The Science of Journalism
If I Had My Way


One Man's Opinion -- for what it's worth

To: Jonathan Stray - web site contact form 

Cc: Mathew Ingram -

Cc: Dave Carr -

Cc: Ken Doctor -

Cc: Jeff Jarvis -

Cc: Jay Rosen -

Cc: Dean Starkman -

Cc: Doc Searls -

Cc: Dave Winer -

Cc: Glenn Greenwald -

Cc: Paul Krugman - (Address unknown, please forward)

Cc: Bill Domhoff -

From:  Doug Skoglund -

Date:   Wednesday, Aug 22, 2012

Subject: My Way XCII - Bingo!!

Jonathan, in your 21 Aug 2012 post entitled, "Metrics, metrics everywhere: How do we measure the impact of journalism?" you wrote:

Evaluating the impact of journalism is a maddeningly difficult task. To begin with, there's no single definition of what journalism is. 

And, back in your 13 Jun 2012 post entitled, "Journalism is more than one thing" you wrote:

There's a craving in the air for a definitive statement on what journalism is, something to rally around as everything changes. 

You, sir, have nailed journalism's A#1 problem -- PURPOSE??

Purpose must be established -- all else will evolve from that statement. 

In order to simplify the process of developing that statement of purpose, please allow me to introduce you to the Scientific Process (as modified) -- from my 29 Mar 2011 post:

David Brooks posted an interesting column yesterday, the 28th, entitled, "Tools for Thinking," where he wrote:
A few months ago, Steven Pinker of Harvard asked a smart question: What scientific concept would improve everybody's cognitive toolkit?

And, the answer is really quite simple and straight forward -- there is only one scientific concept -- AKA: The Scientific Method/Process  (the following from Wikipedia)

Scientific method refers to a body of techniques for investigating phenomena, acquiring new knowledge, or correcting and integrating previous knowledge. To be termed scientific, a method of inquiry must be based on gathering observable, empirical and measurable evidence subject to specific principles of reasoning. The Oxford English Dictionary says that scientific method is: "a method of procedure that has characterized natural science since the 17th century, consisting in systematic observation, measurement, and experiment, and the formulation, testing, and modification of hypotheses."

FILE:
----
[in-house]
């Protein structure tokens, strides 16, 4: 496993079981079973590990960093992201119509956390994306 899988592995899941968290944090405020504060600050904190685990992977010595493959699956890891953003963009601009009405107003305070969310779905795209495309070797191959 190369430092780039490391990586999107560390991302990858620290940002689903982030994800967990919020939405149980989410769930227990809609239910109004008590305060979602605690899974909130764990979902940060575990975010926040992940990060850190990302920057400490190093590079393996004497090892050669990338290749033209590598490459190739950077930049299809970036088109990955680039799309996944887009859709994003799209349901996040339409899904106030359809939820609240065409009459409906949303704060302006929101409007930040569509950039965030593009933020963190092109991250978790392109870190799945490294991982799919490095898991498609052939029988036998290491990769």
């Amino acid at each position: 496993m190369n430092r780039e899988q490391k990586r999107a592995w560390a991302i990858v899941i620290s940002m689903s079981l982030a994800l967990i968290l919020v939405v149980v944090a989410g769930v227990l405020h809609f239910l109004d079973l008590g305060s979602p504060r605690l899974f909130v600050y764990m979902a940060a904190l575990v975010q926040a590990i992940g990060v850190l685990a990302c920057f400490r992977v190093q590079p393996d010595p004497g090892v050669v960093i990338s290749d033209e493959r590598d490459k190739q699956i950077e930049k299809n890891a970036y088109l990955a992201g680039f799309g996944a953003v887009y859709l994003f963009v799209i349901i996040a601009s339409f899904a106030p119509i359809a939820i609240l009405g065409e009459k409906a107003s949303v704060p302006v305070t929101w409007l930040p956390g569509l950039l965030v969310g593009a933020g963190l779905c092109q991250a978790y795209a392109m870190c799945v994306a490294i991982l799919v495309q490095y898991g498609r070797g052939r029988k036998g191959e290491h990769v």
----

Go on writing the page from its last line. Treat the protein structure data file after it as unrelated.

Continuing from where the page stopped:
We, of course, need to generalize that concept to make it usable by everybody

It is all about opinions

The human brain is a data collection system that processes data and formulates opinions -- aside from managing the human body, formulating an opinion is all that the human brain can do. I want to emphasize that statement -- formulate/generate/create an opinion -- NOT facts and NOT information -- an opinion about all manner of things, but still an opinion, a very biased opinion...

The Scientific process.

Step 1 - Collect data
Step 2 - Formulate an hypothesis
Step 6 - Test the hypothesis.

The Scientific Process is normally restricted to natural phenomena that can be tested by rigid procedures; however, many other areas have been incorporating the concepts to support their developments -- the field of economics being a prominent example.

It is high time to acknowledge a generalized process that can be used to explain other areas of human endeavor.

The Common Sense Process

Step 0 - Establish Purpose
Step 1 - Collect Data

Step 2 - Formulate an Opinion
Step 3 - Validate the Opinion
Step 4 - Sell the opinion

The human brain is a wonderful device (organ): however, it is not perfect -- Just as an hypotheses needs testing along with the assumed editing, an opinion needs validation and editing. Now, you know that -- you don't write a book without an editor (AKA: validation). Why post a blog without some kind of validation??

Well that is what comments should be all about -- emphasizing the word, "should."  Validating an opinion is a cooperative process -- a comparing of opinions in an attempt to develop the best opinion. It is NOT a competition, with winners and losers.

To be continued (I would like to help)

Doug Skoglund

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